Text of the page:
Container.square = new MySquare(0, 0, 5, 5);
        Container.squareMock = new MySquareMock(1, 0, 5, 5);

        Container.square.RightSidePosition = 6;
    }
}

// test methods
[TestClass]
public class TestMethods
{
    [TestMethod]
    public void TestPosition()
    {
        Assert.AreEqual(Container.squareMock.XYPosition, Container.square.XYPosition);
    }

    [TestMethod]
    public void TestTopSidePosition()
    {
        Assert.AreEqual(Container.squareMock.XYTopSidePosition, Container.square.TopSidePosition);
    }

    // test method for each property
}
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Can't you create new object for each test? This way you start with initial state every time, which is what you should be doing anyways. –  jimmy_keen Mar 19 '13 at 0:01
    
@jimmy_keen Yeah, I'd like to do that, but I don't want to have to have the same 20 test methods over and over for each class. Do you think that's the best way to go? –  Thick_propheT Mar 19 '13 at 4:06
    
That depends. If you need to write "same 20 test methods" for each class then problem lies elsewhere (why different classes are doing same job that requires testing?). It's hard to give any meaningful hints without more context. –  jimmy_keen Mar 20 '13 at 17:50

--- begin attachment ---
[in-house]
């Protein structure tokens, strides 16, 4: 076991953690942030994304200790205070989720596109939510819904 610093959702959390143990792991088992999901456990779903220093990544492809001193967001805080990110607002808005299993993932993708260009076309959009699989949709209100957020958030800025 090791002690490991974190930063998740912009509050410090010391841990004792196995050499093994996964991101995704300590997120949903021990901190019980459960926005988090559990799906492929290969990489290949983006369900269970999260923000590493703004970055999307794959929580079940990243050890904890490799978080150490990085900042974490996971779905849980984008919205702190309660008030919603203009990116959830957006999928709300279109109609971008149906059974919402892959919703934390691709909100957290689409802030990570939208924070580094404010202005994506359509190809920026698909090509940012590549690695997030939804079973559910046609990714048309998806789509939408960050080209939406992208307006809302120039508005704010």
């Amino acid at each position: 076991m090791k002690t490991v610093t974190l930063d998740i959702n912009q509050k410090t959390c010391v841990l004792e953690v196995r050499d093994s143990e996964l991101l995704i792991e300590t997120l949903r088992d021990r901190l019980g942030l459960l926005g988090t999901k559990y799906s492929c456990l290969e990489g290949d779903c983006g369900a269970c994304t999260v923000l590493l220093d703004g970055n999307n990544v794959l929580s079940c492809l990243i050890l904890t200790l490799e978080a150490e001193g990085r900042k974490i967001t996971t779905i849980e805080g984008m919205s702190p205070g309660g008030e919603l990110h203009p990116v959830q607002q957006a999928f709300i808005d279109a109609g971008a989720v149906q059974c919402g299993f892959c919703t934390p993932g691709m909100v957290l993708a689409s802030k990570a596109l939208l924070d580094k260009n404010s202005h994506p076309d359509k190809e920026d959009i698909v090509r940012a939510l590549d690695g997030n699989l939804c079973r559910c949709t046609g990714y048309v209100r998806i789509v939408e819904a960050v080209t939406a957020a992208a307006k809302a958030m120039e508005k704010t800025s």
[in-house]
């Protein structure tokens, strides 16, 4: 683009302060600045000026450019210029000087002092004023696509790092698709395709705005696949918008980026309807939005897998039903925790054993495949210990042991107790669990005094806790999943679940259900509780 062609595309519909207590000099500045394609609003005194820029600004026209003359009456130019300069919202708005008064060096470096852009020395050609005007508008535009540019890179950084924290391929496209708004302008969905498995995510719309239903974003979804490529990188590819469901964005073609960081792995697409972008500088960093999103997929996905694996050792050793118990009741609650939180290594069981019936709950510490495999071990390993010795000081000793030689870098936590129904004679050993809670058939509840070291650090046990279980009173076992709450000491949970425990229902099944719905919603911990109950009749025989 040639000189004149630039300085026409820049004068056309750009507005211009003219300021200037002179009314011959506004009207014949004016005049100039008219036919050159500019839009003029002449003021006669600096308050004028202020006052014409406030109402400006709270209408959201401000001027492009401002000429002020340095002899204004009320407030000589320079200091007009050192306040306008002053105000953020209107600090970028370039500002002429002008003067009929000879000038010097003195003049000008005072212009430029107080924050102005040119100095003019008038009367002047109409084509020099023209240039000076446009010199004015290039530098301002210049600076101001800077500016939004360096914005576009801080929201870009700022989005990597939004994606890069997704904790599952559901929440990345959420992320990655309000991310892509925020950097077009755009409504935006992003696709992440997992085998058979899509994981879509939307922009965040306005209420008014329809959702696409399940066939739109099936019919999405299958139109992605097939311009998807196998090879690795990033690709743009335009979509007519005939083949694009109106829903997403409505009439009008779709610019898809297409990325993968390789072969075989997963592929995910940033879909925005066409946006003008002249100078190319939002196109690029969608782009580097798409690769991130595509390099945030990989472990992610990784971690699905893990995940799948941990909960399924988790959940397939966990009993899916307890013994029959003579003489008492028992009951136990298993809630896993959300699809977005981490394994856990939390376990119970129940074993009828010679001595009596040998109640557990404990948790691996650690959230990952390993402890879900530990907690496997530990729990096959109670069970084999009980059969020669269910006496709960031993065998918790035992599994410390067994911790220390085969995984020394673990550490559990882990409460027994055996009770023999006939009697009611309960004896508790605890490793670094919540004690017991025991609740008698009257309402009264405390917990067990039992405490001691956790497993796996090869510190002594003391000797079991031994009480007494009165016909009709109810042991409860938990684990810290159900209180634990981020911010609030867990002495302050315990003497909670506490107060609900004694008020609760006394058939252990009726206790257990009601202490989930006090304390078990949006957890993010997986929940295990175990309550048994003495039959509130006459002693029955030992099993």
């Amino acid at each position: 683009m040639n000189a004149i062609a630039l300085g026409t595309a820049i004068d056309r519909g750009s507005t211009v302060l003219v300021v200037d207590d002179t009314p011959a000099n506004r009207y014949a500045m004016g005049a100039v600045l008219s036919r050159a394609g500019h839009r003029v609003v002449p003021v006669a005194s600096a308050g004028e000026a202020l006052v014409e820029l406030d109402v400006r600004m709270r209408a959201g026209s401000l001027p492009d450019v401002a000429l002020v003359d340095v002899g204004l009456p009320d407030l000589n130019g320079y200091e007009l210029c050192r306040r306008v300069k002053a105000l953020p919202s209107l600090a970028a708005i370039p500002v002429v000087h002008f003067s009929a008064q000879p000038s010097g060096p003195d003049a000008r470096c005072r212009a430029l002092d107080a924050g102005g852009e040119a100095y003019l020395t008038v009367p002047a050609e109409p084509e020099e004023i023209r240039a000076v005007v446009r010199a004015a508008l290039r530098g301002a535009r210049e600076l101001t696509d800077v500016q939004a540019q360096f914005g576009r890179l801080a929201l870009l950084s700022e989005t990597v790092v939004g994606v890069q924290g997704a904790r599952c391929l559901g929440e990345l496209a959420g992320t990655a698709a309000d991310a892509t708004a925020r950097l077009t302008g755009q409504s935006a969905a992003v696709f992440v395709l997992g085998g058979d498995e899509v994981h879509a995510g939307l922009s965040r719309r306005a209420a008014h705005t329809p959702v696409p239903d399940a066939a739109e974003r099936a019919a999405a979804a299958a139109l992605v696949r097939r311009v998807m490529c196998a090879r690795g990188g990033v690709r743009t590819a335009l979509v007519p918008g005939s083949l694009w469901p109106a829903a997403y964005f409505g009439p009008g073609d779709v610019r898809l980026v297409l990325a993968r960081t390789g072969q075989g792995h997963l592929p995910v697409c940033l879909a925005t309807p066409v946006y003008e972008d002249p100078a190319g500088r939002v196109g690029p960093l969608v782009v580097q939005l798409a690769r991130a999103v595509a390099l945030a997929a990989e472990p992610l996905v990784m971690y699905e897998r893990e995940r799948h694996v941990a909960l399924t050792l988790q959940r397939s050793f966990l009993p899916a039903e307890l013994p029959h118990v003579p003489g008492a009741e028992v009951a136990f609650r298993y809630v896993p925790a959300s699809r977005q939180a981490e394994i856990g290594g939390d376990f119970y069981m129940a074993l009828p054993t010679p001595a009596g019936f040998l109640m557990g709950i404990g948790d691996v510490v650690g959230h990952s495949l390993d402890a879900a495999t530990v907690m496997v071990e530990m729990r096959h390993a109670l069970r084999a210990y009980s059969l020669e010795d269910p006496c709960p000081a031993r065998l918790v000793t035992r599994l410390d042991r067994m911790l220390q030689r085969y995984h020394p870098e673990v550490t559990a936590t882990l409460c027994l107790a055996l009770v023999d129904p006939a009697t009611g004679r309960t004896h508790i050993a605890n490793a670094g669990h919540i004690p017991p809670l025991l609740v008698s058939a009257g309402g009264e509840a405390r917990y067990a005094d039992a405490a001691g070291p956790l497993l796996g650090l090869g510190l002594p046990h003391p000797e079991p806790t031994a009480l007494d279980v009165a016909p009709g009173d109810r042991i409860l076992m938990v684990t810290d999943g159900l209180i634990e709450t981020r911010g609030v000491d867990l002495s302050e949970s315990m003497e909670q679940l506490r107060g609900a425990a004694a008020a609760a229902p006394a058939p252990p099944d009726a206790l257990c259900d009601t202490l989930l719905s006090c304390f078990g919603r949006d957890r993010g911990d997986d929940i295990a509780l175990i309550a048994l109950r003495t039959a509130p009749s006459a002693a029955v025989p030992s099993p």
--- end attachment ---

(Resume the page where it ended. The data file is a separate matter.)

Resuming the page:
I made some clarifications above. –  Thick_propheT Mar 20 '13 at 18:33

1 Answer 1

up vote 0 down vote accepted

I didn't find a completely automated way of achieving my original goal, but I did come up with something pretty easy.

First, I created a singleton TestManager class to handle nearly all of my test setup, so that I only need one line in my MainPage (the test page) class. Within the TestManager, I added a string variable that I assign a name of a TestSetup class too from the MainPage.

Then, I created another TestClass called TestSetupClass and gave two static fields:

private static Type childType;
private static TestSetupClass childInstance;

In its constructor, I compare the underlying type to the class name specified in the TestManager and set the childType and childInstance if they match:

Type thisType = GetType().UnderlyingSystemType;

if (thisType.Name.Equals(TestManager.Instance.SetupClassName))
{
    childType = thisType;
    childInstance = this;
}

Next, I added a virtual method to the TestSetupClass with an AssemblyInitialize attribute. All of my setup classes inherit from TestSetupClass and override this method. Within the method, I use the childType to get MethodInfo for the child's overridden implementation of the method and invoke it using the childInstance:

MethodInfo childSetup = childType.GetMethod("Setup");
childSetup.Invoke(childInstance, null);

And voila! When you want to run a specific setup before running all the tests, you just specify its class name in the MainPage using the TestManager.

I know there are a few more places where I could have made this better, but it works, so what can you do.